3. Take the stress out of it, make it fun! Often times people proclaim that they “have” to cook dinner that night. Like it is such an incredibly weight bearing burden. News flash – we are all lucky to have any type of meal in front of us! So instead of complaining about taking the time to actually care for the food you’re about to eat, have some fun with it. Find a way that makes cooking personally fun for you. Invite friends over and cook together; who said girls night had to be at a wine bar eating a platter of mostly shitty charcuterie and questionable oysters. Grab some fresh ingredients, a few bottles of wine (or not, you do you), and have a night in. Your wallet will also be thanking you

  4. Cooking with healthy foods doesn’t always have to be expensive. There is a common misconception that when cooking healthy foods, you have to be made of money. Yes, organic is more expensive than not. And, yes, your jaw may drop every once and awhile when your butcher weighs your grass-fed steaks. However, not every single thing you purchase has to be top of the line. Buy in bulk, figure out what is on sale, purchase loose vegetables instead of pre-cut and packaged (and minimize plastic waste!), and batch cook. And if your bill is still higher than you’re used to, think about it as an investment in your personal health and the hope that this will save you some medical bills in the long run.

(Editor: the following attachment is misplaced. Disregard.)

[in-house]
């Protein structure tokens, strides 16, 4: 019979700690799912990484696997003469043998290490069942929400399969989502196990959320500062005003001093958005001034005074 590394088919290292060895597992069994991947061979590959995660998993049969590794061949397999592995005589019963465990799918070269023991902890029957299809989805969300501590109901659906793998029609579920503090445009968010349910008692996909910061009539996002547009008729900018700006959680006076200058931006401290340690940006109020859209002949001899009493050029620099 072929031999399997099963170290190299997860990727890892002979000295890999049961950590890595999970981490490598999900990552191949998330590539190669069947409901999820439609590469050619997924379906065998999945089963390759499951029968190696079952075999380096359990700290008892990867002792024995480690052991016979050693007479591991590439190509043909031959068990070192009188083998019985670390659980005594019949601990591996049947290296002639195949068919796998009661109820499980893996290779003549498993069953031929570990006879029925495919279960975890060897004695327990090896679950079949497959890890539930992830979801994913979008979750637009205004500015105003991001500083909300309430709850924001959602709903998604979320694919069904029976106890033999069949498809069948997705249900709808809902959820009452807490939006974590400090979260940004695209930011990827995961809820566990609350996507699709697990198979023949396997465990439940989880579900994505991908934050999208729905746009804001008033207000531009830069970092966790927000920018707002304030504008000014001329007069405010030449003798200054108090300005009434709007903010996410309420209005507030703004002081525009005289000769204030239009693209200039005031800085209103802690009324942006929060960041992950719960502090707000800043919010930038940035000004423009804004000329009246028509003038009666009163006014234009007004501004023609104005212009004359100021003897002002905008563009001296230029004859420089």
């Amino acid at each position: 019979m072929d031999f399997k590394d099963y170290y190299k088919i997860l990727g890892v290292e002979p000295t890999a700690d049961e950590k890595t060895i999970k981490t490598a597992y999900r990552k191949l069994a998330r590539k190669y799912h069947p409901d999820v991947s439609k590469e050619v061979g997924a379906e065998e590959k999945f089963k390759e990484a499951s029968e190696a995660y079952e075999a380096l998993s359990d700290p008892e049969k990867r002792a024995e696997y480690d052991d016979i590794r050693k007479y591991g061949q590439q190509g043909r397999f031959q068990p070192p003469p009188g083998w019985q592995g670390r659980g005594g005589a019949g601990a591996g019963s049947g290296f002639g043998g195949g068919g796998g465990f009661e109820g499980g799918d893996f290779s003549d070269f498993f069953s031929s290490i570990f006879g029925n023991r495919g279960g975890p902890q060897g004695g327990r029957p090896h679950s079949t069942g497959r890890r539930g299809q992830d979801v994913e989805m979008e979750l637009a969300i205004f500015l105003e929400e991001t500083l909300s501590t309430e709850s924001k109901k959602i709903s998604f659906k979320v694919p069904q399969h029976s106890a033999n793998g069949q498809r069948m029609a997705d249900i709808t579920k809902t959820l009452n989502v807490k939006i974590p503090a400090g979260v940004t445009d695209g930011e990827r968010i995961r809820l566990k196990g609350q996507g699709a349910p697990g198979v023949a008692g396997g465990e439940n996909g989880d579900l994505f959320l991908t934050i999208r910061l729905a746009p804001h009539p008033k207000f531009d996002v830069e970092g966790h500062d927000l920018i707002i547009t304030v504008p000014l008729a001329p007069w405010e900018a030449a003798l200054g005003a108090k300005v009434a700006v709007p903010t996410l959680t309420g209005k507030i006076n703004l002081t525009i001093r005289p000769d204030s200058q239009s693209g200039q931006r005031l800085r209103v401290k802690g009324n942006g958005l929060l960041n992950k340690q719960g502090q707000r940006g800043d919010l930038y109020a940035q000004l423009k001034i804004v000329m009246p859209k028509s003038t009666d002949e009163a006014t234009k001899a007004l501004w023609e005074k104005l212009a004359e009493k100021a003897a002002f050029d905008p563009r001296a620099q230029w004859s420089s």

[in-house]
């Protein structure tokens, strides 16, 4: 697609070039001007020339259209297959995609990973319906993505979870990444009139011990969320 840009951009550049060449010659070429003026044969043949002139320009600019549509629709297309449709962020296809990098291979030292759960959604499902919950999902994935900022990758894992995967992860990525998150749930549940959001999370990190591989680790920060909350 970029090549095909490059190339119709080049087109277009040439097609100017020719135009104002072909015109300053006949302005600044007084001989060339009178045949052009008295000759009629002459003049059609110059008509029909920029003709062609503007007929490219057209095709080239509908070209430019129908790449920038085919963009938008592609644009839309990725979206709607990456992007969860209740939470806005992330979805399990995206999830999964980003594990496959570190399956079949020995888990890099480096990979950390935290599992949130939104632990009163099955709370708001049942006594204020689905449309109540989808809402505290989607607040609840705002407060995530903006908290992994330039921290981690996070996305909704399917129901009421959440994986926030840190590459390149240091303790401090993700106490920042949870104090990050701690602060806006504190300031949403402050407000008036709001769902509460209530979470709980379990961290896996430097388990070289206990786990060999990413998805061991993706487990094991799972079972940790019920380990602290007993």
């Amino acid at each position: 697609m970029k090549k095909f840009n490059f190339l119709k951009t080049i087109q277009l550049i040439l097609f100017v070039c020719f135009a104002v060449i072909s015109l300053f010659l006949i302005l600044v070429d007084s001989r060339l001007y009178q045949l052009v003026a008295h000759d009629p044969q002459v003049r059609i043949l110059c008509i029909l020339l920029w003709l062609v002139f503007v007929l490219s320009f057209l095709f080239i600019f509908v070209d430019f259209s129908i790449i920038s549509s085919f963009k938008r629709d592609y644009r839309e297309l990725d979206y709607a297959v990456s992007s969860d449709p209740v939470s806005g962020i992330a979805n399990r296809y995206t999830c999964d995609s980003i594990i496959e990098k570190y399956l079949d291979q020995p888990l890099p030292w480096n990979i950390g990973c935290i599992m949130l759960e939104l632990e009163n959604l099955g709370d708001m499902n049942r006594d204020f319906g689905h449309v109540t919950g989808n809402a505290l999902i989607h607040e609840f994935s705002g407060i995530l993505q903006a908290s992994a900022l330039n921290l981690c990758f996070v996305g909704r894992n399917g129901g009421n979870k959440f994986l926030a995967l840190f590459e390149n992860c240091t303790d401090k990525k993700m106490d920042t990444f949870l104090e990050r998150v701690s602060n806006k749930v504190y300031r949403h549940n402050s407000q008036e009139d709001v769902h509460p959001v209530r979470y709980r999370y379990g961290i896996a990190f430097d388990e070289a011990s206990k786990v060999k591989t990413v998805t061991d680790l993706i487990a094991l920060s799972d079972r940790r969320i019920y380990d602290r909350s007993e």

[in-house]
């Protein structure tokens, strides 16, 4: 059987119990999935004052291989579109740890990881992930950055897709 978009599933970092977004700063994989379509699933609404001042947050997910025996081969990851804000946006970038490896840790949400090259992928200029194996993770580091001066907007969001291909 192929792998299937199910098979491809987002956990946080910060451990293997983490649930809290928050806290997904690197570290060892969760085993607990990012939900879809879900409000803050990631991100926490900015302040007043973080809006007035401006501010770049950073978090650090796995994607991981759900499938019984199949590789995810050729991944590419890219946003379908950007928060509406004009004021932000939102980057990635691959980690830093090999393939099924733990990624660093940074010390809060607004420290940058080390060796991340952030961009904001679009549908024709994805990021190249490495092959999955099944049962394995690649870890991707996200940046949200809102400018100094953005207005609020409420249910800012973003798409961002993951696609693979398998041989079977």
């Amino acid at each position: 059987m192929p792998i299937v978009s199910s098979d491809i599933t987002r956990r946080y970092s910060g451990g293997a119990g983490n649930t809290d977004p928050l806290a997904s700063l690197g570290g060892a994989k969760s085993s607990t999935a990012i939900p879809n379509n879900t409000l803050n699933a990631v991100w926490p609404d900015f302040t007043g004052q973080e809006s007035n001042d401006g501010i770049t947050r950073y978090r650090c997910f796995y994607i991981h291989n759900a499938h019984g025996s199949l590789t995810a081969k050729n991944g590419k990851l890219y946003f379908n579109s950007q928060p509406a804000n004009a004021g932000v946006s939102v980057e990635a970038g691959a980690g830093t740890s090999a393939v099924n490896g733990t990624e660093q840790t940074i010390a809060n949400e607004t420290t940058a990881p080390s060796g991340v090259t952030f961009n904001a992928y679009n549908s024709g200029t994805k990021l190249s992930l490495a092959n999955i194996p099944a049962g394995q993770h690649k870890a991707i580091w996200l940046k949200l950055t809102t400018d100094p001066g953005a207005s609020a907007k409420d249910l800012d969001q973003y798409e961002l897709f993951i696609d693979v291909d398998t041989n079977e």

5. Always have a stocked pantry and freezer. Personally, the nights that I for-go my cooking and say, “F it, I’m ordering in”, are ones that I get home late from being out all day long, come home to an empty fridge (tisk tisk no meal prepping), and have absolutely zero desire to go to the grocery store to get ingredients for dinner. Don’t set yourself up for failure! Stock your pantry with essentials and your freezer with all the leftovers you can freeze. Another time this backstock method comes into play is when I am feeling extremely frugal and realizing I should probably be budgeting my NYC life better, so I decide to make “clean out the fridge/pantry meals”. Just last night I made one of my potentially favorite dinners I’ve had in a long time with ingredients I already had on hand (picture above). I grabbed the pasta from my pantry, frozen homemade pesto cubes, frozen wild tuna, and frozen avocado from my freezer, and the ends of a bag of arugula and broccolini from my fridge. Voila, a delicious dinner come together in just 15 minutes. I’m telling you: it can be that easy!